I’ve actually been using the term defensive pessimism to describe this before I even learned that there actually is such a term in psychology, which has been coined by Nancy Cantor. I guess mine is a bit different though because it seems like that official definition of defensive pessimism is a little more narrow, only viewing it as a cognitive strategy, whereas I’d say mine is a mix of that plus just a more general way of thinking that is quite stable, I guess like a personality trait, or an attitude or something…? Not sure how to describe it well. Anyway, when I read that defensive pessimists perform worse in experimental tasks when encouraged to use a more positive cognitive strategy, it made me think that perhaps that’s just how it’s supposed to be, not only with cognitive strategies but also the more stable attitudes – that is, whether you’re an optimist, realist, pessimist or whatever else there is, you should just follow your brain and think the way you’re made to think, or the way you’ve learnt to think, in order to make things go well for you and be successful, rather than twist your brain wires at uncomfortable angles to tweak your thinking to what most people consider best and risk electrocuting yourself in the meantime. – What do you think?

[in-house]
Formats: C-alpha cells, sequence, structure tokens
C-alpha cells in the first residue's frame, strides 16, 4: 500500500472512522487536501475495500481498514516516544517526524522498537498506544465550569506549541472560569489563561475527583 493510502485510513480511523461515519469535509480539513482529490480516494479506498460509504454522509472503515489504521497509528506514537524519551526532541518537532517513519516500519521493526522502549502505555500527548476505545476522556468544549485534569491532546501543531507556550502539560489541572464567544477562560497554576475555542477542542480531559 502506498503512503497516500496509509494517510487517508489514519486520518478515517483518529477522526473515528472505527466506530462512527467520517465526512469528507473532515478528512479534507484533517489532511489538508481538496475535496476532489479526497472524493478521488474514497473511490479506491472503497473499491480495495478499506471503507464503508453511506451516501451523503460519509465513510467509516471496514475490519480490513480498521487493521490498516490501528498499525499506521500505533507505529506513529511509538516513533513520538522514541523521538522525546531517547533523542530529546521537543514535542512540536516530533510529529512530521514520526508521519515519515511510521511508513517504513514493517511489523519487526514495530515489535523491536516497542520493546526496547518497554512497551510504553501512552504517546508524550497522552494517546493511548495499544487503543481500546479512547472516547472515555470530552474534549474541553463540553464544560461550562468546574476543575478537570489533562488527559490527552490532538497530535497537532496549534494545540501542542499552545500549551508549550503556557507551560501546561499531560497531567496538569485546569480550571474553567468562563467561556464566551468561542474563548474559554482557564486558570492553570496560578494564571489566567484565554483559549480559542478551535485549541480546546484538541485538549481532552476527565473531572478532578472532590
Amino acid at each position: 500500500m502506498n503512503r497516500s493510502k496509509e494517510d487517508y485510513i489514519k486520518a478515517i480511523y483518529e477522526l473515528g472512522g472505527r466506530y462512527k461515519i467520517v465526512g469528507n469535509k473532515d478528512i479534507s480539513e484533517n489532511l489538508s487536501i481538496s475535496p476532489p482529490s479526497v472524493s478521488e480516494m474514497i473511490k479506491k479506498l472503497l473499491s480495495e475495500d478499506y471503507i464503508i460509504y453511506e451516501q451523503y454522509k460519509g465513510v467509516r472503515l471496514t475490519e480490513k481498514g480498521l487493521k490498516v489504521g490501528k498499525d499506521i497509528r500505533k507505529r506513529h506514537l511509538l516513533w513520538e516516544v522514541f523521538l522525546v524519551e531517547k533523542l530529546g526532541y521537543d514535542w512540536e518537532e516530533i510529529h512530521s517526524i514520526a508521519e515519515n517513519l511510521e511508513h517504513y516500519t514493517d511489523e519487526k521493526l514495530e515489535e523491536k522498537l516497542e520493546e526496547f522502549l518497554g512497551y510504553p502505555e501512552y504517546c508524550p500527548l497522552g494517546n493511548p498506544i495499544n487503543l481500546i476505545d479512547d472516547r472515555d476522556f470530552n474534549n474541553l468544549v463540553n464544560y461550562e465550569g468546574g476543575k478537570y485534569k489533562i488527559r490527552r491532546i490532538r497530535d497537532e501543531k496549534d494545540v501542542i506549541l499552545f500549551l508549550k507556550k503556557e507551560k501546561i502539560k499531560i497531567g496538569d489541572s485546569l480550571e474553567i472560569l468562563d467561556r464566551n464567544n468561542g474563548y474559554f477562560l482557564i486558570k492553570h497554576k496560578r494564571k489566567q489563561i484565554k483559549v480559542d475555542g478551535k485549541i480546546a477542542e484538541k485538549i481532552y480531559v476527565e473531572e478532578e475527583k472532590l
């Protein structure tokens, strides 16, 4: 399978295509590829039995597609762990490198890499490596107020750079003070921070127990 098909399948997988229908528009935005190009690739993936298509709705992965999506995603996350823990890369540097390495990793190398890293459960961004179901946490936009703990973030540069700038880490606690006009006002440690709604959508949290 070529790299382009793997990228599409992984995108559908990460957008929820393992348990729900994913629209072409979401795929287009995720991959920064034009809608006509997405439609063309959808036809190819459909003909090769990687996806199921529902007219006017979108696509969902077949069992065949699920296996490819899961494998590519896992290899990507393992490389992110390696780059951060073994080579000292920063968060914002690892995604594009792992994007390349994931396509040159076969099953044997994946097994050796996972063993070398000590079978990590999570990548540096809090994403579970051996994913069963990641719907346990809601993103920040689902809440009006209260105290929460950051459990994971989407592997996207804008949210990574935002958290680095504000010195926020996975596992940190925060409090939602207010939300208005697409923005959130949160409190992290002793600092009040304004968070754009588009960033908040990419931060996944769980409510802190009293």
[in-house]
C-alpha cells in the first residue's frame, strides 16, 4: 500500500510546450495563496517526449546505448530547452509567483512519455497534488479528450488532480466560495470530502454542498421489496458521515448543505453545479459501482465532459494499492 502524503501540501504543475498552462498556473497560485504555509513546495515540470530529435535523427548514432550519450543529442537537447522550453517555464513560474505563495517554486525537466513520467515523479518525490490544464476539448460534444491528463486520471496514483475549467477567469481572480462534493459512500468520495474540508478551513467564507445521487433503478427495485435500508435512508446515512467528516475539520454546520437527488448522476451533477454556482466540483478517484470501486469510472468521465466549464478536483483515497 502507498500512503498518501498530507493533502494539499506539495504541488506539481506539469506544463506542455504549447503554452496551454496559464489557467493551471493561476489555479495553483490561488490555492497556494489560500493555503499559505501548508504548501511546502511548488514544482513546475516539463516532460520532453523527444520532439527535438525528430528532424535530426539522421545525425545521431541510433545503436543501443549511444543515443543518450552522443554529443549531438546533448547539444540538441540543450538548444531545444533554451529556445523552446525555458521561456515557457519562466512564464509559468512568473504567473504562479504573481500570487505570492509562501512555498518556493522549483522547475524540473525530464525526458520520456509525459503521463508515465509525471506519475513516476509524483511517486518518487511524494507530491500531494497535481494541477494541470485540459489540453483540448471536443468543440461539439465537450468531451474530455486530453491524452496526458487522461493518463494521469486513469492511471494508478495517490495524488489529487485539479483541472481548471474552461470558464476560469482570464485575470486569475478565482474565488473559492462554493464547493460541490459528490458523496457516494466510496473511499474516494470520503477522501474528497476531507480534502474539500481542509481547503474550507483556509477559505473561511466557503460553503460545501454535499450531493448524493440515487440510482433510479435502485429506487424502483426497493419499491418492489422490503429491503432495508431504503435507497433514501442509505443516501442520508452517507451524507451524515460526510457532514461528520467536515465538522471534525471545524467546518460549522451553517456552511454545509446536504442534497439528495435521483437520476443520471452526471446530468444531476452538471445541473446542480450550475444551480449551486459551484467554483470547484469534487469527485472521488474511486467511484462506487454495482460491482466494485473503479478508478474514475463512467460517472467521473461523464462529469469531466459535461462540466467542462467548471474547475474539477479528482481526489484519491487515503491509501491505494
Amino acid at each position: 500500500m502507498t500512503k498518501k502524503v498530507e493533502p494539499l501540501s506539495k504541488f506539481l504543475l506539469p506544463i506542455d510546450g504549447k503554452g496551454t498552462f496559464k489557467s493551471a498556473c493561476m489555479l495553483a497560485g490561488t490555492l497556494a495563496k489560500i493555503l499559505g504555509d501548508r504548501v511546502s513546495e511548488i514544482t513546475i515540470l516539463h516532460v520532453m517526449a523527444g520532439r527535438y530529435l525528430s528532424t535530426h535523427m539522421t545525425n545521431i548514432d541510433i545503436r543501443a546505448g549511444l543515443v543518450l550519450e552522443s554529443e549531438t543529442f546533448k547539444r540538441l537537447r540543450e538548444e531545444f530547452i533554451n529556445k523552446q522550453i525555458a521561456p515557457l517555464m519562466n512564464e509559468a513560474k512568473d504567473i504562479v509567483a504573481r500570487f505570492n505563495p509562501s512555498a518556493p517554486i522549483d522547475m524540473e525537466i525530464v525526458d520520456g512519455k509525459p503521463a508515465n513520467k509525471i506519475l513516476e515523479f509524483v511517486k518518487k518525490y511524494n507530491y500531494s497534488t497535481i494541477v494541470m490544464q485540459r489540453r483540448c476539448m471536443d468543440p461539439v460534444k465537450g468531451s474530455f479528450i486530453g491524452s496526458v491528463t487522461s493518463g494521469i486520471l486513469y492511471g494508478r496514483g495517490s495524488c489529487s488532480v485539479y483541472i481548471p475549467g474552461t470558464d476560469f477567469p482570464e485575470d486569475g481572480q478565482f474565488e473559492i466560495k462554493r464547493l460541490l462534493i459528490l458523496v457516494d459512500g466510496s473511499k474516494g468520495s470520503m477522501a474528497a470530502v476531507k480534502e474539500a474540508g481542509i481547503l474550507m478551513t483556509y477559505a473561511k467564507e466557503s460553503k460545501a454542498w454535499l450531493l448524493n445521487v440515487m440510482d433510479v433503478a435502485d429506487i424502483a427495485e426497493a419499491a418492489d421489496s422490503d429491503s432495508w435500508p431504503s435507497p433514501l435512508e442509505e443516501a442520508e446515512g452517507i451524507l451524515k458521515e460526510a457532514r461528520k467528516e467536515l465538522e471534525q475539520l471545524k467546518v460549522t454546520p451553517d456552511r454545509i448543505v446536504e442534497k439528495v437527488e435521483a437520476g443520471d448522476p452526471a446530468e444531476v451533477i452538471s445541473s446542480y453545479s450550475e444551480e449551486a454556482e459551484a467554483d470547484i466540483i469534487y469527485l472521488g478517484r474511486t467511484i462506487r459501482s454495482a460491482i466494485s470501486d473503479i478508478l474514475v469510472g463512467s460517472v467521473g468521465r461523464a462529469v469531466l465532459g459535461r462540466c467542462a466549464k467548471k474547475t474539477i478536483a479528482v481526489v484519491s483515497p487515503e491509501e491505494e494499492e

Interestingly, I guess I haven’t always been a defensive pessimist. Similarly to how I wasn’t always quite as introverted as I am now. I’m pretty sure that the little Bibiel, like below age 8 or so, must’ve been an optimist, and the defensive pessimism thing has developed later on as I was gaining  new life experiences. When I wrote a post about defensive pessimism on one of my old Polish blogs as a teenager (which I remember I called “A Recipe for Luck” 😀 ) I said in there that I thought the main reason for why I ended up being a defensive pessimist was that I often experienced disappointment when expecting to go home from school, or my Mum to visit me in there during a weekend, which often ended up being cancelled or delayed multiple times for all sorts of reasons, which was an absolute catastrophe for me every single time, and that this way of coping became even more strengthened during my recovery from the Achilles tendons surgery, about which everyone kept reassuring me that it will  be okay, and which I also really wanted to believe, but didn’t really have much of an idea at all what to expect, and the whole recovery thing was a lot more difficult than I expected and I was totally unprepared mentally to handle that sort of thing. Even though I remember writing all that with a lot of certainty, I’m not sure it’s truly the direct cause of my defensive pessimism, and I don’t think it matters very much what exactly had caused it, but it sure is possible. My Mum is a bit impulsive and she would often get my hopes up telling me that she’d take me home next weekend, so then that was what kept me going all week long, until when it was almost Friday I’d learn that it won’t be happening just yet.  And so I guess over time my brain could have learned that the more frantically and desperately it’s hoping for something positive to be true, the more likely it is that it will be the opposite. If I didn’t expect to go home next weekend and lived as if it wasn’t supposed to happen, it was a lot easier to deal with such disappointments when they came, because they weren’t really actual disappointments anymore, and when I was able to go home, in a way it felt even better because I wasn’t really expecting it so it had a bit of a surprise factor to it. Generally I’ve never liked surprises very much ‘cause they’re really awkward, but a surprise weekend at home or visit from Mum was always more than cool. By the time I had the surgery I guess I was already quite an experienced  pessimist, and ruminator for sure, but it could have indeed been the ultimate thing that has cemented it into my brain for good. Regardless whatever it was that made me a defensive pessimist, in the end I can say I actually feel grateful for that, because it works for me, so why not.